Already, the Fed Funds futures are telling us there is more than a 70% chance of a rate hike at the June meeting. So Wall Street is betting that the Fed is going to stick to its guns and continue to normalize monetary policy.

That is, unless the data changes radically over the next six weeks.


What do you think? Leave a comment on our website or send us an e-mail.

Good luck and happy investing,

Brad Hoppmann
Uncommon Wisdom Daily

Your thoughts on “What’s Wrong With a 100-Year Payback Plan?”

  1. If 100 year bonds are such a great idea, why stop there? Why not try to sell 500 year bonds? LOL

  2. I don’t see 50-100 years as a disaster. There is no conceivable set of events that would ever enable us to pay off the Federal debt. If that should be possible, I think it feasible to buy them back, or pre-fund redemption. Market-makers see no place for them because they’ve never seen a market with terms that long. Slower turnover looks like it would provide fewer chances for dealers to make money. The issue is what rate premium (vs. 30 yrs) would be demanded. With rates at historic lows and inflation inevitable over 50 yrs, borrowing longer, for less, makes sense for a debtor who will never repay principal anyhow.

  3. I understand that the UK has, or had until recently, some very long dated bonds. I think there was a 100 year bond and also I know there was something called a perpetual bond with NO maturity! This was, or is, what was known as a Government Annuity yielding 6%. It was issued in, something like the year 1720 and may still exist.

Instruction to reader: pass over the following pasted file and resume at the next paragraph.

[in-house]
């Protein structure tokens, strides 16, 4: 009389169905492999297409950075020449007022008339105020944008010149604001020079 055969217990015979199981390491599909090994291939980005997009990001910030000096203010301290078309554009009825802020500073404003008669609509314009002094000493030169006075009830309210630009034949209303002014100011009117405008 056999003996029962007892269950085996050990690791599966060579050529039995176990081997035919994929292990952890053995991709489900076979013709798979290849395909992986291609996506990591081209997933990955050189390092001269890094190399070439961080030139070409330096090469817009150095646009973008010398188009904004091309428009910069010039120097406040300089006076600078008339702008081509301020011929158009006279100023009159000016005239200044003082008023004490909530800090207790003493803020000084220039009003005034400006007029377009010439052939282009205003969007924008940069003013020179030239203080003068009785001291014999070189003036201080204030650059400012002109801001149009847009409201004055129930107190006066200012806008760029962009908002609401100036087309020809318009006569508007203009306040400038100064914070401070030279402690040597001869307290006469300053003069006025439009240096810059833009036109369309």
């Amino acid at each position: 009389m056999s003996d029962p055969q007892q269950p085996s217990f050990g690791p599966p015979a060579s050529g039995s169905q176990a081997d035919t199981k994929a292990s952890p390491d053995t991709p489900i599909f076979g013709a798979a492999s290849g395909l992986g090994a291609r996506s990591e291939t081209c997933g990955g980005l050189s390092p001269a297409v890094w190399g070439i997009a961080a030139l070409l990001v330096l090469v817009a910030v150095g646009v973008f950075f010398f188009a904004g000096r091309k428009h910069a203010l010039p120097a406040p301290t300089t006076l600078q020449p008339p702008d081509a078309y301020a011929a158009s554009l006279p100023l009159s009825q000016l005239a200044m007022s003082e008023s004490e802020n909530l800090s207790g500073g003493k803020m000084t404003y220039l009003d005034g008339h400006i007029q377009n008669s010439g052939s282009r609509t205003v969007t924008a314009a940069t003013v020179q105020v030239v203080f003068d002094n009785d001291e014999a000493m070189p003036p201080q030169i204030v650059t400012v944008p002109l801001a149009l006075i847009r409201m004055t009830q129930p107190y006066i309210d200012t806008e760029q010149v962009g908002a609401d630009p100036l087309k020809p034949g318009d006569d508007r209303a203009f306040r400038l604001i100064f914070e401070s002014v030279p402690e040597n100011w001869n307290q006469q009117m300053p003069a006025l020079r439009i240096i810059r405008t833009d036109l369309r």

As for current US interest rates, I think that the ultra low rates are exactly what has held this recovery back and drawn it out over a much longer time than a more normal recovery would take. If the FED continues to raise rates gradually, then the pace of economic activity will pick up slowly, also. I’m referring to increasing GDP and inflation numbers. I see this as very positive!

  4. Another nail in the coffin paying back our National Debt. This would lead to more out of control spending.. more debt and fiscal default on our debt.

  5. 100 year bonds makes as much fiscal sense as a 20 year used car loan. That would be the ultimate in kicking the can down the road. My great, great, great grand kids would get to pay our bill. LUNACY!!

  6. 100 years is ridiculous. 50 maybe. I just wish they would bring back paper copies. I expect our greenbacks will vanish soon too.

  7. So, maybe you can tell me, when have political needs ever taken a back seat to fiscal concerns. The politicians always, always, will collet and spend my money, deficits and total debt be damned. The big money fellows have it right. Based on the accuracy of our gov’t forecasts, and our way over leveraged economy at every level, who would buy a 10 year bond, much less a 50 or 100 year bond? The next time the wheels come off the economy we’ll probably be in the ditch for a long time.